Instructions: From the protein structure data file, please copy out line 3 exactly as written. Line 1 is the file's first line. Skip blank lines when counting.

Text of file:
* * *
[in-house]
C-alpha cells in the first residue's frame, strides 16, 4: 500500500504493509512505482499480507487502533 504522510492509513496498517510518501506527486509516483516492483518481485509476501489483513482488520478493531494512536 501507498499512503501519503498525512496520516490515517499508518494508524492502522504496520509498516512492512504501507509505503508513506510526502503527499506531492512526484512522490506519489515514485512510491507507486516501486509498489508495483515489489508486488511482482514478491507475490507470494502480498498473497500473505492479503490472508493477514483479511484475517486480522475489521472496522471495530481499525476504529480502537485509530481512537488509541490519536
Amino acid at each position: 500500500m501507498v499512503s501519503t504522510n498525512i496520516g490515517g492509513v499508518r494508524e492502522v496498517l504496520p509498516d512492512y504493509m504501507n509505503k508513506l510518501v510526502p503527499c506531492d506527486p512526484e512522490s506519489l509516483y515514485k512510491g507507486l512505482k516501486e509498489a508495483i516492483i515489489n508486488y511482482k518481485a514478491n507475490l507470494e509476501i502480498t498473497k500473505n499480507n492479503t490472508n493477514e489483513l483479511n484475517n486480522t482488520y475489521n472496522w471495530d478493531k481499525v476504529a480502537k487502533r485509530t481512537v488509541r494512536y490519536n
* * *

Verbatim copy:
Amino acid at each position: 500500500m501507498v499512503s501519503t504522510n498525512i496520516g490515517g492509513v499508518r494508524e492502522v496498517l504496520p509498516d512492512y504493509m504501507n509505503k508513506l510518501v510526502p503527499c506531492d506527486p512526484e512522490s506519489l509516483y515514485k512510491g507507486l512505482k516501486e509498489a508495483i516492483i515489489n508486488y511482482k518481485a514478491n507475490l507470494e509476501i502480498t498473497k500473505n499480507n492479503t490472508n493477514e489483513l483479511n484475517n486480522t482488520y475489521n472496522w471495530d478493531k481499525v476504529a480502537k487502533r485509530t481512537v488509541r494512536y490519536n